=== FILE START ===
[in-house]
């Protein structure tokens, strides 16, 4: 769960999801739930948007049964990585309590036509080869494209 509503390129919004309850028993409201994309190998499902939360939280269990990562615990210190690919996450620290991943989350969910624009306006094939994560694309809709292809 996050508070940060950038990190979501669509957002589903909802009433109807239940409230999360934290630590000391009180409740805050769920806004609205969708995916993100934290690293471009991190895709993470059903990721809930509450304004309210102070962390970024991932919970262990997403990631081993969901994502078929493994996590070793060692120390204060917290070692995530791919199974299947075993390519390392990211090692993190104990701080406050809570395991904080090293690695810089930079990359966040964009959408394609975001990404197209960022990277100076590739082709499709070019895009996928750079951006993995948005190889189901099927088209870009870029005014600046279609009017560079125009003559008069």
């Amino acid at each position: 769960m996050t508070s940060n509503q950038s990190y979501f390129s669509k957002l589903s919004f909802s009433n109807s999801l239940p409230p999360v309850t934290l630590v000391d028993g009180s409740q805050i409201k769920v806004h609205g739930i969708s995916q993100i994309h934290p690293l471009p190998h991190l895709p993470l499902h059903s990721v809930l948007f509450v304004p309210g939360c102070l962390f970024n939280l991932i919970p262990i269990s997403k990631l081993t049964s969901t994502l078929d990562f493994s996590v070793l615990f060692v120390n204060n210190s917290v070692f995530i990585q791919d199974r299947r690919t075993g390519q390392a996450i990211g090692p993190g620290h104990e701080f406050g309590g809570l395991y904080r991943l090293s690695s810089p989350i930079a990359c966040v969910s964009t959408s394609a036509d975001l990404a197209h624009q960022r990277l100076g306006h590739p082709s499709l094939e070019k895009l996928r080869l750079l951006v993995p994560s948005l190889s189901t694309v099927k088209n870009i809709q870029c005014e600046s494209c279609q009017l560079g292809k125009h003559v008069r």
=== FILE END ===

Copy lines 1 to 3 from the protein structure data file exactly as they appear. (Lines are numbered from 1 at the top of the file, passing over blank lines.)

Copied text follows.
[in-house]
């Protein structure tokens, strides 16, 4: 769960999801739930948007049964990585309590036509080869494209 509503390129919004309850028993409201994309190998499902939360939280269990990562615990210190690919996450620290991943989350969910624009306006094939994560694309809709292809 996050508070940060950038990190979501669509957002589903909802009433109807239940409230999360934290630590000391009180409740805050769920806004609205969708995916993100934290690293471009991190895709993470059903990721809930509450304004309210102070962390970024991932919970262990997403990631081993969901994502078929493994996590070793060692120390204060917290070692995530791919199974299947075993390519390392990211090692993190104990701080406050809570395991904080090293690695810089930079990359966040964009959408394609975001990404197209960022990277100076590739082709499709070019895009996928750079951006993995948005190889189901099927088209870009870029005014600046279609009017560079125009003559008069």
């Amino acid at each position: 769960m996050t508070s940060n509503q950038s990190y979501f390129s669509k957002l589903s919004f909802s009433n109807s999801l239940p409230p999360v309850t934290l630590v000391d028993g009180s409740q805050i409201k769920v806004h609205g739930i969708s995916q993100i994309h934290p690293l471009p190998h991190l895709p993470l499902h059903s990721v809930l948007f509450v304004p309210g939360c102070l962390f970024n939280l991932i919970p262990i269990s997403k990631l081993t049964s969901t994502l078929d990562f493994s996590v070793l615990f060692v120390n204060n210190s917290v070692f995530i990585q791919d199974r299947r690919t075993g390519q390392a996450i990211g090692p993190g620290h104990e701080f406050g309590g809570l395991y904080r991943l090293s690695s810089p989350i930079a990359c966040v969910s964009t959408s394609a036509d975001l990404a197209h624009q960022r990277l100076g306006h590739p082709s499709l094939e070019k895009l996928r080869l750079l951006v993995p994560s948005l190889s189901t694309v099927k088209n870009i809709q870029c005014e600046s494209c279609q009017l560079g292809k125009h003559v008069r």